At its height between AD 1050 and 1275, the city of Cahokia was the largest settlement of the Mississippian culture, acting as an important trade center and pilgrimage site. While the influence of Cahokian culture on the development of monumental architecture, maize-based subsistence practices, and economic complexity throughout North America is undisputed, new research in this volume reveals a landscape of influence of the regions that had and may not have had a relationship with Cahokia.
Florida Museum of Natural History: Ripley P. Bullen SeriesEdited by Neill J. Wallis, Charles R. Cobb, and Kitty F. Emery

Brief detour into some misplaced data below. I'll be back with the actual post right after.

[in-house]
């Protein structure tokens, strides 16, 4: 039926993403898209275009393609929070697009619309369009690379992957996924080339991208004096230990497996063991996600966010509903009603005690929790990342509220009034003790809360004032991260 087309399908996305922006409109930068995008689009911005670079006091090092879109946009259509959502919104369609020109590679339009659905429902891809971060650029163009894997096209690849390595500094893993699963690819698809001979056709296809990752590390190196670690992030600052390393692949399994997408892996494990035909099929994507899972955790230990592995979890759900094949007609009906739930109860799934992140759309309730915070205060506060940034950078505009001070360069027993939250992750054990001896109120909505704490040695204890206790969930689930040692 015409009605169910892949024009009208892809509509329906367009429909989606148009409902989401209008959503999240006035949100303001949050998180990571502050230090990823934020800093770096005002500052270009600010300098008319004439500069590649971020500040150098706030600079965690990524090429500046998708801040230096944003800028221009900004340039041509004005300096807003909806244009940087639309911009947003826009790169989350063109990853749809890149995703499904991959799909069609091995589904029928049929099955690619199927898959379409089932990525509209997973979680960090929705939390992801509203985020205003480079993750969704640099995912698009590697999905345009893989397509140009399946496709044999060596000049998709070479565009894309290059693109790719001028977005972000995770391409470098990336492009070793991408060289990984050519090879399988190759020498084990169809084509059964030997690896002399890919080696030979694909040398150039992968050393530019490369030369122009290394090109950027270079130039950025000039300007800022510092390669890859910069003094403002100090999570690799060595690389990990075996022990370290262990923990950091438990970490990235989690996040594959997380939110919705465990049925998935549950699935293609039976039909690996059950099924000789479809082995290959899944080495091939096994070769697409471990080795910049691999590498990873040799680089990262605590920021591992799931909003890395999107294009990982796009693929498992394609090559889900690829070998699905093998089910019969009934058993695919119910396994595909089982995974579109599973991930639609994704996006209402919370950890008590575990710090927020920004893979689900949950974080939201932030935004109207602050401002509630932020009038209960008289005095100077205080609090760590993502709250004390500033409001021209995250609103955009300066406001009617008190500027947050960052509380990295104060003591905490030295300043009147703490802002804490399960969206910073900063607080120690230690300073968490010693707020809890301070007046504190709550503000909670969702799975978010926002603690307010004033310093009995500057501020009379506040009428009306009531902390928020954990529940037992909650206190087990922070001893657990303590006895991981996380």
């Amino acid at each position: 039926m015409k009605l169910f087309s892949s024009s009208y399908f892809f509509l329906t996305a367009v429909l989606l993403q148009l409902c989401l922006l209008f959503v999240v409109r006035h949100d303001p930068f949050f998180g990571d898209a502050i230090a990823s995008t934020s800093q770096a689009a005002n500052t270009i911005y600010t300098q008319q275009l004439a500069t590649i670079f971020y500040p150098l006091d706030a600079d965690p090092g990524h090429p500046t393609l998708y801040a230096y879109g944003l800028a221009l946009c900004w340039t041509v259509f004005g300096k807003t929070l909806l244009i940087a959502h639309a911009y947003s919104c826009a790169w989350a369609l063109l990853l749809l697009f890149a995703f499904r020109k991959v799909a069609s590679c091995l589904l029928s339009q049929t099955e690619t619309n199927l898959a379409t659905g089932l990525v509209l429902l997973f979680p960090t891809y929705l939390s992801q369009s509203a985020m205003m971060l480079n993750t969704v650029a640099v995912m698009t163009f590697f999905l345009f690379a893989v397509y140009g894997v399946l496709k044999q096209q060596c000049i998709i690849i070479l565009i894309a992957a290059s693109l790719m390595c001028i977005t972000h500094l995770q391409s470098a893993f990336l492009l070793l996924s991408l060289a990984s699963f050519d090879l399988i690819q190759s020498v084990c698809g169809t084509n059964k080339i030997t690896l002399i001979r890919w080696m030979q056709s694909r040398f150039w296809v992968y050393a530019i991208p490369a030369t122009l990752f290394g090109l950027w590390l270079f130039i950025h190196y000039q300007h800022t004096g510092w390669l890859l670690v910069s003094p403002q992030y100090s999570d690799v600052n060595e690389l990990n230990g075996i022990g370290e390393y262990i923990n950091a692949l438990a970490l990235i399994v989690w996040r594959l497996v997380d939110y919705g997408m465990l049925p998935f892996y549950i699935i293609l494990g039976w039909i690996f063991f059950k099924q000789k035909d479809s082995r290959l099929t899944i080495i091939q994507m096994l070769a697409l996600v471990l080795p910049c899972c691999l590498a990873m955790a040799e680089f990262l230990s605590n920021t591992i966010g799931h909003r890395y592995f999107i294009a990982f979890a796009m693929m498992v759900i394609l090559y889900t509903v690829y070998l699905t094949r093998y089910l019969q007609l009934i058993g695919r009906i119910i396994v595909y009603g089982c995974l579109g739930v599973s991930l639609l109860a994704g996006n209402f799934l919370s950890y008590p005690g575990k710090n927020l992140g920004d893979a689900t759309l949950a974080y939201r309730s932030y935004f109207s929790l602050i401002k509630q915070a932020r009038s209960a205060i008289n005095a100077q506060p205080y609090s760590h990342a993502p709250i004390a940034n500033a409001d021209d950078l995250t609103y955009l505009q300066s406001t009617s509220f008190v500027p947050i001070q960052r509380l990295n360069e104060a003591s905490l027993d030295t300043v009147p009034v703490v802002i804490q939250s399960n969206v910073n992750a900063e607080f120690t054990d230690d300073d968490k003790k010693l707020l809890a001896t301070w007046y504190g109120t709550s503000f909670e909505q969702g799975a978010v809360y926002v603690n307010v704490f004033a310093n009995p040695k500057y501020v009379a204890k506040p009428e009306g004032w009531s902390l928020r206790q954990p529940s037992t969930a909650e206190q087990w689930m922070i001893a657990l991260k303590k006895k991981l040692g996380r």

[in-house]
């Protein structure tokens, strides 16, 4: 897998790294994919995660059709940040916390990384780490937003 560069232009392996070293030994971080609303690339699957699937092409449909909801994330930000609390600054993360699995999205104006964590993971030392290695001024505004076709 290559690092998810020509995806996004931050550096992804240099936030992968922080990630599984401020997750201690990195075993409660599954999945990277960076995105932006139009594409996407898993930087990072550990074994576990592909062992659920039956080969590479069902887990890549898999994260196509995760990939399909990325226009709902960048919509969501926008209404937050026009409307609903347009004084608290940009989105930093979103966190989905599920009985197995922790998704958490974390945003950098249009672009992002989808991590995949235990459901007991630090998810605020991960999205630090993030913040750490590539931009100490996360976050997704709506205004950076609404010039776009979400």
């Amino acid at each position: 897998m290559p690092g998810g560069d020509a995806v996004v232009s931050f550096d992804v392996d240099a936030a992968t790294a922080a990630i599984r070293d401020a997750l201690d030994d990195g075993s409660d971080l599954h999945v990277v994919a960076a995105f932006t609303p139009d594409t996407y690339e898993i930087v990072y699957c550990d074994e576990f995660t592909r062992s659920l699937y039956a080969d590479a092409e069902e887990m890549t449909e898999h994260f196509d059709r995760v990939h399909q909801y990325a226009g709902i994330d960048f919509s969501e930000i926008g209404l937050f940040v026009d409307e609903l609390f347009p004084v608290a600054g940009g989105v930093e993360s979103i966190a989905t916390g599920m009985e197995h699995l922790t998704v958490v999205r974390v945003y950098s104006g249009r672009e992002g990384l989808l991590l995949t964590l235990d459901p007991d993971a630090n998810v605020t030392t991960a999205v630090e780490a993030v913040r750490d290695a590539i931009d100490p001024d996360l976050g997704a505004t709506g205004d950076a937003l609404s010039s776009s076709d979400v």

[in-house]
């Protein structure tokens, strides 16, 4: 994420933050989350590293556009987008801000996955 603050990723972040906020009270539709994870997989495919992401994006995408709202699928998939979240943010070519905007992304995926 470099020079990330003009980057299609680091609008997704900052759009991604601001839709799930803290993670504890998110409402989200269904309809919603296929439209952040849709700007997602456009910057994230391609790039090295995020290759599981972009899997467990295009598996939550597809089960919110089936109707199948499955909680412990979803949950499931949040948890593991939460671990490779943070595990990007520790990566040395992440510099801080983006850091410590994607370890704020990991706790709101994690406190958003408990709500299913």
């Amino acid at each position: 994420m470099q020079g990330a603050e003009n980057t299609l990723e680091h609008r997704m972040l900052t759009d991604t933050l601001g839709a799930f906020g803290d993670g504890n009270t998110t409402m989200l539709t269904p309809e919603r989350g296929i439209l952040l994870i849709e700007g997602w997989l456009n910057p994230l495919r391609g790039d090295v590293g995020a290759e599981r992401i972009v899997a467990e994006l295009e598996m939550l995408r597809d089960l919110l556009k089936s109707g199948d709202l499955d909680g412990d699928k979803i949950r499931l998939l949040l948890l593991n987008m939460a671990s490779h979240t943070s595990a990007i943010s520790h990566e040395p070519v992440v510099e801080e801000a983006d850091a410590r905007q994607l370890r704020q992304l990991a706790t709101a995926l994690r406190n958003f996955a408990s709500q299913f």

This series, sponsored by the Florida Museum of Natural History, honors Ripley P. Bullen for his scholarly contributions to the archaeology of Florida and adjacent regions and for his encouragement and education of nonprofessional archaeologists in the area. The series is devoted to archaeological and historical study of the southeastern United States and the Caribbean, the areas of Dr. Bullen’s research for almost three decades.
The series ranges broadly across space, time, and topics of central importance to the long and rich history of the region, and includes many of the best archaeologists working today.
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There are 80 books in this series.